Lachman’s final pages deal with the founding of the ‘Goetheanum’, an international focal point for anthroposophical activities at Dornach in Switzerland, and a drawing of conclusions on a more personal note by the biographer.

A satisfying amount of space is devoted to anthroposophy, showing us Steiner’s debt to Goethe and a certain lineage between anthroposophy and German Idealism and Romanticism. Steiner’s early rejection of a Kantian model of cognition as too limited would seem to go hand-in-hand with such an ancestry. This critique constitutes a kind of foundation for anthroposophy in conventional philosophical terms.

Lachman outlines some of anthroposophy’s main content, taking in some of the more exotic parts, such as the life between death and re-birth, ‘reading to the dead’, and the ‘occult history of the world’. In the Lemurian epoch of this history, human beings had telepathy; then there was the corruption of the ‘Atlantis’ civilisation which led to its destruction. Lachman addresses the fact that many people, having the impression that at least some of anthroposophy is the stuff of the scandal-sheet expos és of spiritualism, would not entertain it seriously for a moment. He confesses his own dubiety on these counts, but is led finally to keep the jury out on the seemingly more extravagant claims. As for Steiner himself, as he always declined to say how he knew about such things, we might most benignly conclude that he learned them from his natural gifts and from practicing his own meditation exercises.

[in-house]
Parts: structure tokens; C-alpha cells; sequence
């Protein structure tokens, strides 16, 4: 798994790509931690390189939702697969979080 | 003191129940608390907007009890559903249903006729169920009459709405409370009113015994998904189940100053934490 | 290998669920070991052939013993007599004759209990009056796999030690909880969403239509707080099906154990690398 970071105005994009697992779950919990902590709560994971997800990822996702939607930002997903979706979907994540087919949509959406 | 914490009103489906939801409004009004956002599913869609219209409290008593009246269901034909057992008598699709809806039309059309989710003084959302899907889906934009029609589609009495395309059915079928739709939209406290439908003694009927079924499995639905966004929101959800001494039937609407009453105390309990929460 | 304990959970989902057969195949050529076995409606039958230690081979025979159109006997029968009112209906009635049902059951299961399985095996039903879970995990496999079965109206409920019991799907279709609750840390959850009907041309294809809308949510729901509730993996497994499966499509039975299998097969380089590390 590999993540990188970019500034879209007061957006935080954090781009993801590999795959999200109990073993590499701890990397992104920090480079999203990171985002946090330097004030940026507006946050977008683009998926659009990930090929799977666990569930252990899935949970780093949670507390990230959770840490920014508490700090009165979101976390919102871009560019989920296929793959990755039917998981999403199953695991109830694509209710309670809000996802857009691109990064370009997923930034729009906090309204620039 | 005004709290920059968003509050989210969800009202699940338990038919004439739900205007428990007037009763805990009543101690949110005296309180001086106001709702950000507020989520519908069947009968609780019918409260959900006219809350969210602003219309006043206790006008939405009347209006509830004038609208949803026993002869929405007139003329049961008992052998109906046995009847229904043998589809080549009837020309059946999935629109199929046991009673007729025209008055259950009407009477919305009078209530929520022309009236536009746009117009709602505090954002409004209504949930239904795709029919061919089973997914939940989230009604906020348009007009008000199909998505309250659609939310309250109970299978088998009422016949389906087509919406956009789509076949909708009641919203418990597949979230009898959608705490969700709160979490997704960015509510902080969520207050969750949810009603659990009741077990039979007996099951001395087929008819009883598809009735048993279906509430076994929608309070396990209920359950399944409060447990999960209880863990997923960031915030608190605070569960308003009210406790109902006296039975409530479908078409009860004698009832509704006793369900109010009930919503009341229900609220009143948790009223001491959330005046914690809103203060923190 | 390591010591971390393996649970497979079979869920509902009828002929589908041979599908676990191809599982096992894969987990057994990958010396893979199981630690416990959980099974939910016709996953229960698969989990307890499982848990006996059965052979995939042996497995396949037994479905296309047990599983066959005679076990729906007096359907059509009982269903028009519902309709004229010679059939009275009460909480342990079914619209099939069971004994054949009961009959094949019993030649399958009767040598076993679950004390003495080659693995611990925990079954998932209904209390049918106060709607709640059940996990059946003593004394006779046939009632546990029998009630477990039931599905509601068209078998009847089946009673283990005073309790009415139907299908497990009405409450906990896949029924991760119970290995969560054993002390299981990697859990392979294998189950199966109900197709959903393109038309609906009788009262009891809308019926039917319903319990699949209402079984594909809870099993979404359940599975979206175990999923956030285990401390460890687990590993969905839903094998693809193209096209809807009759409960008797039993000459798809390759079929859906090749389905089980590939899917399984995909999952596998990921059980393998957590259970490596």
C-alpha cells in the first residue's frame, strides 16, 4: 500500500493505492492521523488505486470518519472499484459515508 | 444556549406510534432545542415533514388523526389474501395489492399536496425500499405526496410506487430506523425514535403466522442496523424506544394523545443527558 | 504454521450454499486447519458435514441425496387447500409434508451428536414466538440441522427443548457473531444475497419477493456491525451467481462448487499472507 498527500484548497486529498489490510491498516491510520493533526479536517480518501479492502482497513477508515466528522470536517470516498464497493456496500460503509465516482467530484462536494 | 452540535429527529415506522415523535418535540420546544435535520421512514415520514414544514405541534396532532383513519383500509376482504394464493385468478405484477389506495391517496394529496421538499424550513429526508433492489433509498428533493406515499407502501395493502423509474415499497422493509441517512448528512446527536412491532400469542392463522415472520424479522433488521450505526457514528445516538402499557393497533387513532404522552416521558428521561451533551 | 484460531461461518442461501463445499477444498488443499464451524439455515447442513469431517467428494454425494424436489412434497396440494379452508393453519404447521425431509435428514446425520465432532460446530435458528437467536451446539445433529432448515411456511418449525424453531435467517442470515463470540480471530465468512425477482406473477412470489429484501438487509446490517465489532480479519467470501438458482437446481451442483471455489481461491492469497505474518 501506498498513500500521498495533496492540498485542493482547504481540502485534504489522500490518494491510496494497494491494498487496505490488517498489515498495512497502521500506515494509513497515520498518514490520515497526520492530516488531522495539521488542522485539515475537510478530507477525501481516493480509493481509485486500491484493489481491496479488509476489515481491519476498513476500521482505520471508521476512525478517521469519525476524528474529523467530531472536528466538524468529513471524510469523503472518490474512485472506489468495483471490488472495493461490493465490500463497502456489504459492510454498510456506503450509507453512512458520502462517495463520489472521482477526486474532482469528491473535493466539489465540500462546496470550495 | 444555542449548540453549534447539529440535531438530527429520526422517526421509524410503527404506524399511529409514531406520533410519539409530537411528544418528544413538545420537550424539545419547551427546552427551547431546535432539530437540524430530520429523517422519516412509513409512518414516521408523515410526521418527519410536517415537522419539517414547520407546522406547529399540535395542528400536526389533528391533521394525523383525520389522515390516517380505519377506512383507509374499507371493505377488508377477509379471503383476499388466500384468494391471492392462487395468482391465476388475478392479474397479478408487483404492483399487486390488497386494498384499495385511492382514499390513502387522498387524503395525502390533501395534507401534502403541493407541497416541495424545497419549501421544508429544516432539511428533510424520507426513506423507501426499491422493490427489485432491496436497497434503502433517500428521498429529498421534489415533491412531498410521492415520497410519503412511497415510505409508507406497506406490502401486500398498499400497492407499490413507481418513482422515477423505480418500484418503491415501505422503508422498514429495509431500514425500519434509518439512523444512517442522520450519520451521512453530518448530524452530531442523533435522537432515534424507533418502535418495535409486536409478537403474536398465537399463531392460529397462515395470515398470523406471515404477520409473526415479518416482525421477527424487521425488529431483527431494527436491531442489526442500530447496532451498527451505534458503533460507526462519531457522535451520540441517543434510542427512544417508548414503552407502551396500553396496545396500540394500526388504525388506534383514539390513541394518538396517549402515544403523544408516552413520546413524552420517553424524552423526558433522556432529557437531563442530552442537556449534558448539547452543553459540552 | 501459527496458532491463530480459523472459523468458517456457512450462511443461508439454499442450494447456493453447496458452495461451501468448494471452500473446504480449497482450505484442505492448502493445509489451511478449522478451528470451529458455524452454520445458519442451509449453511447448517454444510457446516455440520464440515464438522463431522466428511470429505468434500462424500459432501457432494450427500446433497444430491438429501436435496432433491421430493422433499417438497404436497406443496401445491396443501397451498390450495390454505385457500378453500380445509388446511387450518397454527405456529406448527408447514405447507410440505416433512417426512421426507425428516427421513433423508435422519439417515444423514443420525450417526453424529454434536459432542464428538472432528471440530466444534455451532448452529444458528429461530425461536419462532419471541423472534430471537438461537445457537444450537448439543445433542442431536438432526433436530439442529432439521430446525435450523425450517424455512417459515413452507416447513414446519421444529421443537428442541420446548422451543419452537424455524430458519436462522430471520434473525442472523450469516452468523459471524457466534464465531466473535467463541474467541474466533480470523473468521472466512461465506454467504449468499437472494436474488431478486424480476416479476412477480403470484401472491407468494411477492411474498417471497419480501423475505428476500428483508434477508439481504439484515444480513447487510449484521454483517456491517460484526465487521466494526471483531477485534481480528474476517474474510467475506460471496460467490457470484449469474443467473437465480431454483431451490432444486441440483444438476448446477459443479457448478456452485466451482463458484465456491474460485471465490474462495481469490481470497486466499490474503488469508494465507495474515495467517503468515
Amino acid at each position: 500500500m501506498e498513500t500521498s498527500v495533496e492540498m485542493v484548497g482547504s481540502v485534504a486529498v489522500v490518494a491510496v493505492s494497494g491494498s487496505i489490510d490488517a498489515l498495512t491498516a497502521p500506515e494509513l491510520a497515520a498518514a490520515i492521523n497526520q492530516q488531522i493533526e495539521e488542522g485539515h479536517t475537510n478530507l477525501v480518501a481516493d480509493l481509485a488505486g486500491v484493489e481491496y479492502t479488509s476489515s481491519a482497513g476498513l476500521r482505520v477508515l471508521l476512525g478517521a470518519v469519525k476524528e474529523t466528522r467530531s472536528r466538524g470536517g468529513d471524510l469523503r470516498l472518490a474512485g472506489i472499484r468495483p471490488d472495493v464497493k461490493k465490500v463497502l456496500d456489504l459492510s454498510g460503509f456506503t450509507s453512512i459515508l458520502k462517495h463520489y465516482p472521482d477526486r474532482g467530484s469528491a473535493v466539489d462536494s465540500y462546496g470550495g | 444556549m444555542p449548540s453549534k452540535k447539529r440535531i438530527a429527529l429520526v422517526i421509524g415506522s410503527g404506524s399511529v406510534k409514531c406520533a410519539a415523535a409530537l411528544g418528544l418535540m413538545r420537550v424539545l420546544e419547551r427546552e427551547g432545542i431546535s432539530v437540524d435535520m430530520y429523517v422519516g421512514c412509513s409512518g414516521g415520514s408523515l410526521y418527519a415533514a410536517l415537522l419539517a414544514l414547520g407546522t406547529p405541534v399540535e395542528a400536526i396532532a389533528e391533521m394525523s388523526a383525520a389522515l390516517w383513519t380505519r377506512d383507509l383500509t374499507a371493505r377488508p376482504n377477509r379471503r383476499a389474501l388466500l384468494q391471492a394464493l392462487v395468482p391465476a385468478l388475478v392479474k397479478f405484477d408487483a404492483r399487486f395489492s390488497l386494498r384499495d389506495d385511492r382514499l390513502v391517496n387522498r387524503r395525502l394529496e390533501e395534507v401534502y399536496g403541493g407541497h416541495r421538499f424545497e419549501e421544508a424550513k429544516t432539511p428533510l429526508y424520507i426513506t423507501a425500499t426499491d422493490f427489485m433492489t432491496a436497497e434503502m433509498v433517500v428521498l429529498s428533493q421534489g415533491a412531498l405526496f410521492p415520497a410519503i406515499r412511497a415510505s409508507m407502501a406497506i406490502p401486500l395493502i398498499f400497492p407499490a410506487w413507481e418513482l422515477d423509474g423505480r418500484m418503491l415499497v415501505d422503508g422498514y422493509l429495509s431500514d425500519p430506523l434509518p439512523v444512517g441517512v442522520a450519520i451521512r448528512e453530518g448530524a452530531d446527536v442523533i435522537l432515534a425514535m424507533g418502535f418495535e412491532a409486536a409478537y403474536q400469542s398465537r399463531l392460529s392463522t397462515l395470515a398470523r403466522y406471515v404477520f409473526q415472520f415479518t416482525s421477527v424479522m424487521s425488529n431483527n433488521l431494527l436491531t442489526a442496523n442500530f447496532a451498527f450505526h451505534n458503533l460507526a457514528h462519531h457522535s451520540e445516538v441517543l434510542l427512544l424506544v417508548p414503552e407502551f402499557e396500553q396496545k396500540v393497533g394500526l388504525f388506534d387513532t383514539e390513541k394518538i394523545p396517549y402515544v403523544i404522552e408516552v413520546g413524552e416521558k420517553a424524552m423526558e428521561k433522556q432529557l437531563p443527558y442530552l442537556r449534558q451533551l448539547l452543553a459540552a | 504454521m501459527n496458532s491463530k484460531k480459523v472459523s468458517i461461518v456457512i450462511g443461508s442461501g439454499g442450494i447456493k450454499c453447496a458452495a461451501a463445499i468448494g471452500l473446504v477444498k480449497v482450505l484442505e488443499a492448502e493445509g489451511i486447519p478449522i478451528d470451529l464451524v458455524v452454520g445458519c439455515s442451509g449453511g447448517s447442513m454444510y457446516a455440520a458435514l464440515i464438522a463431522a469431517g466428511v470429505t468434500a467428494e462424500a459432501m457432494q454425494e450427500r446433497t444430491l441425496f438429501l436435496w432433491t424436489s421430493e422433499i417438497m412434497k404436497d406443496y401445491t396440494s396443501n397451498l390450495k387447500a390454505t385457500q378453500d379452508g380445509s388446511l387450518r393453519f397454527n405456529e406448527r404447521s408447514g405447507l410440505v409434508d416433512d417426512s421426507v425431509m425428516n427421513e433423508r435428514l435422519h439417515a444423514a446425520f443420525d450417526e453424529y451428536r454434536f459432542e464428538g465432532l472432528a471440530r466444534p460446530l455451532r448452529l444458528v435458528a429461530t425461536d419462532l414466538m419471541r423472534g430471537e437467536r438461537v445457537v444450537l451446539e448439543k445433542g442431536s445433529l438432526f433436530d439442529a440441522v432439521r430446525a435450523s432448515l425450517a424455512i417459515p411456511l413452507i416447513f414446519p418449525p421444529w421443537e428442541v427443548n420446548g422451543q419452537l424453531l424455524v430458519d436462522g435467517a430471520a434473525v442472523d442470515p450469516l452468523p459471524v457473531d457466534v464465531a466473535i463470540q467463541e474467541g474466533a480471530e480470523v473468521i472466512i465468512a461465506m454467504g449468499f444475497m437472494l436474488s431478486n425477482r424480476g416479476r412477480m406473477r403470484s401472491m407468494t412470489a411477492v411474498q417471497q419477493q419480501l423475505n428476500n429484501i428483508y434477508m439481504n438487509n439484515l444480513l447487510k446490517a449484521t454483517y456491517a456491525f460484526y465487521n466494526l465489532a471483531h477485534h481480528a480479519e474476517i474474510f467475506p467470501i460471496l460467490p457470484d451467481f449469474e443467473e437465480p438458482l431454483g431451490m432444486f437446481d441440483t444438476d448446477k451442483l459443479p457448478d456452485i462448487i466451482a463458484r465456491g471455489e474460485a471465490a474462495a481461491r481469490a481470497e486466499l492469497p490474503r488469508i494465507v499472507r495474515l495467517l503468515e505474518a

Lachman is the author of several works on spiritual themes, and, incidentally, a former member of and song writer for 80s pop group Blondie. What then is Lachman’s considered view of Steiner? He describes himself as a sympathetic outsider, ultimately preferring the early, more orthodox epistemological works, where Steiner propounds, in Lachman’s phrase, a ‘participatory epistemology’. Here our inner world has the power to grasp its experiences in the same way that we can grasp tables and chairs. Consciousness is interactive, rather than being a passive mirror of the outside world. The biographer describes from his own personal experience how once, when looking at a rose, he had the sensation that his consciousness, no longer merely reflecting it, ‘cradled’ the rose.

This eminently fair, balanced and enlightening biography probably marks a further step in a process of increasing awareness of Steiner, brought about largely by the growth of Waldorf education. Given that much biographical writing on Steiner has been the work of anthroposophists, Lachman’s introduction probably represents a partial ‘secularisation’ of anthroposophy, in that he writes as an outsider. Colin Wilson has been described as “unable to enter into the true meaning of the work” for his sympathetic though critical writing on Steiner. It would be interesting to know how the same commentators might react to Lachman, with his cautious open-mindedness.

The signal service this biography renders is to place Steiner in a broader philosophical, historical, social and cultural context than it has until now been possible to see him in, thus satisfying a long-felt need to ground Steiner more recognisably in his times.

© John Lanigan 2008

John Lanigan is to philosophy what Jack Kerouac is to jazz. He communicated this article to our computer telepathically from Lemuria.

• Gary Lachman, Rudolf Steiner, Penguin, 2007, 278pp, $16.95 (pbk), ISBN-13: 9781585425433.